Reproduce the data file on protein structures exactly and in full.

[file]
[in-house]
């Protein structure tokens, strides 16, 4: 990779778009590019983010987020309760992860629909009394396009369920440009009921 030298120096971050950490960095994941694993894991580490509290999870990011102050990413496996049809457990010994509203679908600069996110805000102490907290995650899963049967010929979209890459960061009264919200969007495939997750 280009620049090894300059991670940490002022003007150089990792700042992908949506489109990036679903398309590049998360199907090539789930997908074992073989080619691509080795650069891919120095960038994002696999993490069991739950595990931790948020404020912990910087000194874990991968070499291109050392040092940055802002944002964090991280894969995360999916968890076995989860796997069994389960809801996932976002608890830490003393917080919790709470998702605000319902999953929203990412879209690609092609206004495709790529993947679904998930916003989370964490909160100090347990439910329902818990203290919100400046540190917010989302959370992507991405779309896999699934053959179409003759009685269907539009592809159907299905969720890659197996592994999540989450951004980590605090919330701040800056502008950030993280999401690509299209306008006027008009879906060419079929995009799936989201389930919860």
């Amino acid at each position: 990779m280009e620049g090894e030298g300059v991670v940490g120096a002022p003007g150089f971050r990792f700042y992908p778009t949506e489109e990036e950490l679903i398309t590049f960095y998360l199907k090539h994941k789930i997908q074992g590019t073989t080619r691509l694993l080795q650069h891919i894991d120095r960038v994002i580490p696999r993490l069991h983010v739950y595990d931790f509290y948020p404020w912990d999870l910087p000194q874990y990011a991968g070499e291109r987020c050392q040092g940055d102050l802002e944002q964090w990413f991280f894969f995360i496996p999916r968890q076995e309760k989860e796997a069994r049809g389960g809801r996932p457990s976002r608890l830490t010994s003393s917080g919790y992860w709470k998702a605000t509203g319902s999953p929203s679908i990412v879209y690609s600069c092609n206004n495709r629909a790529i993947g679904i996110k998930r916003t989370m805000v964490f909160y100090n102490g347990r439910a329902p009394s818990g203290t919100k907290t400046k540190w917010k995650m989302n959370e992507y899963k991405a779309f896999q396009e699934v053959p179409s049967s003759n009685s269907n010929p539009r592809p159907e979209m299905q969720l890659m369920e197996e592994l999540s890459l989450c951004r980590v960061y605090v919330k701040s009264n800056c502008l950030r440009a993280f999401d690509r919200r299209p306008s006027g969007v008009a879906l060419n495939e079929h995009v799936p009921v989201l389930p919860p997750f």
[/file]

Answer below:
[in-house]
């Protein structure tokens, strides 16, 4: 990779778009590019983010987020309760992860629909009394396009369920440009009921 030298120096971050950490960095994941694993894991580490509290999870990011102050990413496996049809457990010994509203679908600069996110805000102490907290995650899963049967010929979209890459960061009264919200969007495939997750 280009620049090894300059991670940490002022003007150089990792700042992908949506489109990036679903398309590049998360199907090539789930997908074992073989080619691509080795650069891919120095960038994002696999993490069991739950595990931790948020404020912990910087000194874990991968070499291109050392040092940055802002944002964090991280894969995360999916968890076995989860796997069994389960809801996932976002608890830490003393917080919790709470998702605000319902999953929203990412879209690609092609206004495709790529993947679904998930916003989370964490909160100090347990439910329902818990203290919100400046540190917010989302959370992507991405779309896999699934053959179409003759009685269907539009592809159907299905969720890659197996592994999540989450951004980590605090919330701040800056502008950030993280999401690509299209306008006027008009879906060419079929995009799936989201389930919860």
């Amino acid at each position: 990779m280009e620049g090894e030298g300059v991670v940490g120096a002022p003007g150089f971050r990792f700042y992908p778009t949506e489109e990036e950490l679903i398309t590049f960095y998360l199907k090539h994941k789930i997908q074992g590019t073989t080619r691509l694993l080795q650069h891919i894991d120095r960038v994002i580490p696999r993490l069991h983010v739950y595990d931790f509290y948020p404020w912990d999870l910087p000194q874990y990011a991968g070499e291109r987020c050392q040092g940055d102050l802002e944002q964090w990413f991280f894969f995360i496996p999916r968890q076995e309760k989860e796997a069994r049809g389960g809801r996932p457990s976002r608890l830490t010994s003393s917080g919790y992860w709470k998702a605000t509203g319902s999953p929203s679908i990412v879209y690609s600069c092609n206004n495709r629909a790529i993947g679904i996110k998930r916003t989370m805000v964490f909160y100090n102490g347990r439910a329902p009394s818990g203290t919100k907290t400046k540190w917010k995650m989302n959370e992507y899963k991405a779309f896999q396009e699934v053959p179409s049967s003759n009685s269907n010929p539009r592809p159907e979209m299905q969720l890659m369920e197996e592994l999540s890459l989450c951004r980590v960061y605090v919330k701040s009264n800056c502008l950030r440009a993280f999401d690509r919200r299209p306008s006027g969007v008009a879906l060419n495939e079929h995009v799936p009921v989201l389930p919860p997750f």